Our new series “The Genesis of Craftsmanship,” in collaboration with A. Lange & Söhne, takes us into the studios of makers whose painstaking manual work is carrying the time-honored tradition of their crafts into the future. Bringing a piece of art back to life is an art in itself – it requires time, patience and an incredible attention to detail. For our first installment in the series, we visited Studio Lorenzo Conti in Florence to get a better picture of the intricate handwork needed to restore a painting.
Alongside stacked easels, countless brushes and painted canvases in various states, you’ll also find unlikely objects in Lorenzo Conti’s studio like specialized visors that look like they came out of a sci-fi film and tiny tools you might spot at the dentist’s office. Whether it’s repairing cracks or fixing discoloration, it’s clear that being an art restorer means painstaking work and dedication.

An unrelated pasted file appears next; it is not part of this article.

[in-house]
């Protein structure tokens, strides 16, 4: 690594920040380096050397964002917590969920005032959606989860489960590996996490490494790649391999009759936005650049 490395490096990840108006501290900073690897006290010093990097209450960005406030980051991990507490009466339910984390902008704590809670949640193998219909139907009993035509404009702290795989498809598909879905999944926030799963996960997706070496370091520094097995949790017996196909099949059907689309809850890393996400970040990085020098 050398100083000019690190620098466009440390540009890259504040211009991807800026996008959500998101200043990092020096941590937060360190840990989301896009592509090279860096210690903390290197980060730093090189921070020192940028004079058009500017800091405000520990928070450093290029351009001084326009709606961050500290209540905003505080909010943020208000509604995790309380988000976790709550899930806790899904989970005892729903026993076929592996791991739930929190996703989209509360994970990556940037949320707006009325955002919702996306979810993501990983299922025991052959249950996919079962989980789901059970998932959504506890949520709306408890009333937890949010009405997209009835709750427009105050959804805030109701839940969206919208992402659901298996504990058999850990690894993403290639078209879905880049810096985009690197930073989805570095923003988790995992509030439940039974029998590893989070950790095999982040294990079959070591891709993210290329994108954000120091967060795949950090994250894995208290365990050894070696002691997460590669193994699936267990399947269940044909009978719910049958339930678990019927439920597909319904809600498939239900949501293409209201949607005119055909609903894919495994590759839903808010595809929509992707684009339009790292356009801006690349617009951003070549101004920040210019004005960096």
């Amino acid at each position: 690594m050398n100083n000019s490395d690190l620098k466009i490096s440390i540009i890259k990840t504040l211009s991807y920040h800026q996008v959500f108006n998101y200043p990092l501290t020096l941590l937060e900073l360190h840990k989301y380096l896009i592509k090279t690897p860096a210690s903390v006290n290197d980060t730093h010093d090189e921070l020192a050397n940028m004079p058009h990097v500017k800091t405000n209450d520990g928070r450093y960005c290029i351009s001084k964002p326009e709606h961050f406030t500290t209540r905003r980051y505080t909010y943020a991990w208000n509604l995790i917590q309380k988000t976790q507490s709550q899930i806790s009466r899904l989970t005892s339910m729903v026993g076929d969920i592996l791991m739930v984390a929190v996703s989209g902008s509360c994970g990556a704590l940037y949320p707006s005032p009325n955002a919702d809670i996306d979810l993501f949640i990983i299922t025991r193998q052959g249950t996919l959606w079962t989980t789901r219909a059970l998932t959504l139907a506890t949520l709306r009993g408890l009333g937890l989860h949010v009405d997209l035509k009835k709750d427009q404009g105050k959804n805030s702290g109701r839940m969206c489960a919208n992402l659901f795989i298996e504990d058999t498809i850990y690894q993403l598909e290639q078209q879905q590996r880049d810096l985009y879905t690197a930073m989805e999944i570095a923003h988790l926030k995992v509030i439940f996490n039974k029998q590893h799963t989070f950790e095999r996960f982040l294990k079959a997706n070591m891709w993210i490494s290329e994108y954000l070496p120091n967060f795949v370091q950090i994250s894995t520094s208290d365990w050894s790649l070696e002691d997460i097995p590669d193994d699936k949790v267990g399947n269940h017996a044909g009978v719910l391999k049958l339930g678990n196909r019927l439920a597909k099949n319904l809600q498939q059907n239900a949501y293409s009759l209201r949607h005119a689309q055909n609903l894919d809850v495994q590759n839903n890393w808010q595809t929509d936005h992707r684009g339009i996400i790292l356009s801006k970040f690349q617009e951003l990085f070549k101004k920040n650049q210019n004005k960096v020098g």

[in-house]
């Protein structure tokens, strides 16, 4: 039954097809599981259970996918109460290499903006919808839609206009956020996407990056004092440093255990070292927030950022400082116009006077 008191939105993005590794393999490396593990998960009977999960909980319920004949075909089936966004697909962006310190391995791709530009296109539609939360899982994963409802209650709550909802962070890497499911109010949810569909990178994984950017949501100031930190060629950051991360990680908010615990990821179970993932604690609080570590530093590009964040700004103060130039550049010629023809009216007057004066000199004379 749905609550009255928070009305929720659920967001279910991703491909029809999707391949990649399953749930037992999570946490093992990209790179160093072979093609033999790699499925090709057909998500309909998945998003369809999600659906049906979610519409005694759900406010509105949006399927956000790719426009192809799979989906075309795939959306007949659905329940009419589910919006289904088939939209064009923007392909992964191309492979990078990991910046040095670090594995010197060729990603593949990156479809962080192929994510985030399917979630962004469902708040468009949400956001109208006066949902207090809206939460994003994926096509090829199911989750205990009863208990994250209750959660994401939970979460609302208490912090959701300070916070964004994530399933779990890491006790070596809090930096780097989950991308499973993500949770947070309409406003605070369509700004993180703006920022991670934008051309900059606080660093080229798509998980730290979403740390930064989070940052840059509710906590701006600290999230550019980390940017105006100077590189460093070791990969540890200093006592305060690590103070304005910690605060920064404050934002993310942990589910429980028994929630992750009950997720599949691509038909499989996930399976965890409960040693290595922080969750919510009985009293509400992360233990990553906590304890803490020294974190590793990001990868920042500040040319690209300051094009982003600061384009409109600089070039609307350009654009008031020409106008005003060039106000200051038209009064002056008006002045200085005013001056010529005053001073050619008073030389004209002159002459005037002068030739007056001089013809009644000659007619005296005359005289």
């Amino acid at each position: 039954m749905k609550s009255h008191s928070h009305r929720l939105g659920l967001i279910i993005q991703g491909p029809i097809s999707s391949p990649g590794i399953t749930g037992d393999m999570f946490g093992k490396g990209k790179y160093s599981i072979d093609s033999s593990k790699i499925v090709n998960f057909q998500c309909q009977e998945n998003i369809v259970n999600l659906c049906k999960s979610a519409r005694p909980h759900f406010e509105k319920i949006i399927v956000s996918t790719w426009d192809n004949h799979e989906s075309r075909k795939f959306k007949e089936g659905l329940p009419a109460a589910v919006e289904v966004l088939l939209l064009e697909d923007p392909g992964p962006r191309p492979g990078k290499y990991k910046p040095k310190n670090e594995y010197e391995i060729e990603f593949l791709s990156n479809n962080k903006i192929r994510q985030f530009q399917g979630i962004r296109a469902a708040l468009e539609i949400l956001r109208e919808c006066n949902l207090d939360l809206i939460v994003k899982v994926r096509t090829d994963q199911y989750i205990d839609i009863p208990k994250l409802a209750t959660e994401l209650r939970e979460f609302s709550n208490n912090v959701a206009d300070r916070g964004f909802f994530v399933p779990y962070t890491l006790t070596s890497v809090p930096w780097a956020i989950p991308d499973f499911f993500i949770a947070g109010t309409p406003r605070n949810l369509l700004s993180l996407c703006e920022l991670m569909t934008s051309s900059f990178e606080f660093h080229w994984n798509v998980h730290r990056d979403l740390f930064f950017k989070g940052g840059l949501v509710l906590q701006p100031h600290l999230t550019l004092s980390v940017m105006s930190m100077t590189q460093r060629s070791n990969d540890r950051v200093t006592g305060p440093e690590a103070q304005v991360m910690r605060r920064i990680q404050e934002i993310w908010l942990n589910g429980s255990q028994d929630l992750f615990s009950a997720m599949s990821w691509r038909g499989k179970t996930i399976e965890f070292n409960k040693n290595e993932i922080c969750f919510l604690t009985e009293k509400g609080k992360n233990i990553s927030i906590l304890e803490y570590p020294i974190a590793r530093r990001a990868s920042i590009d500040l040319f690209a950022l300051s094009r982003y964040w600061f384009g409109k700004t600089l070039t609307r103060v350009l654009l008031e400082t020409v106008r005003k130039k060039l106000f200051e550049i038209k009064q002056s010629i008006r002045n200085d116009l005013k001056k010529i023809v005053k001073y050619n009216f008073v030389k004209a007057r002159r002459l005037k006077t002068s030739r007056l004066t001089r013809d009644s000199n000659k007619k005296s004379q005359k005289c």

Having collaborated with Florentine museums and workshops on prestigious projects for nearly two decades, Conti has been involved in the restoration of masterpieces like The Countess of Chinchon (1800) by renowned Spanish painter Francisco Goya, Spatial Concept ‘Waiting (1966) by Italian painter and sculptor Lucio Fontana and Self-Portrait before a Painting of “Amor Fedele” (1655) by Italian Baroque painter Giovanni Francesco Barbieri, best known as Guercino, among others. His specialty? Canvas paintings.
Recently, we paid Conti a visit to get a closer look at the skill, hard work and craftsmanship that goes into making an artwork beautiful again. Here’s a glimpse of him in action and his lab located on the ground floor of an ancient palace in the heart of Florence.
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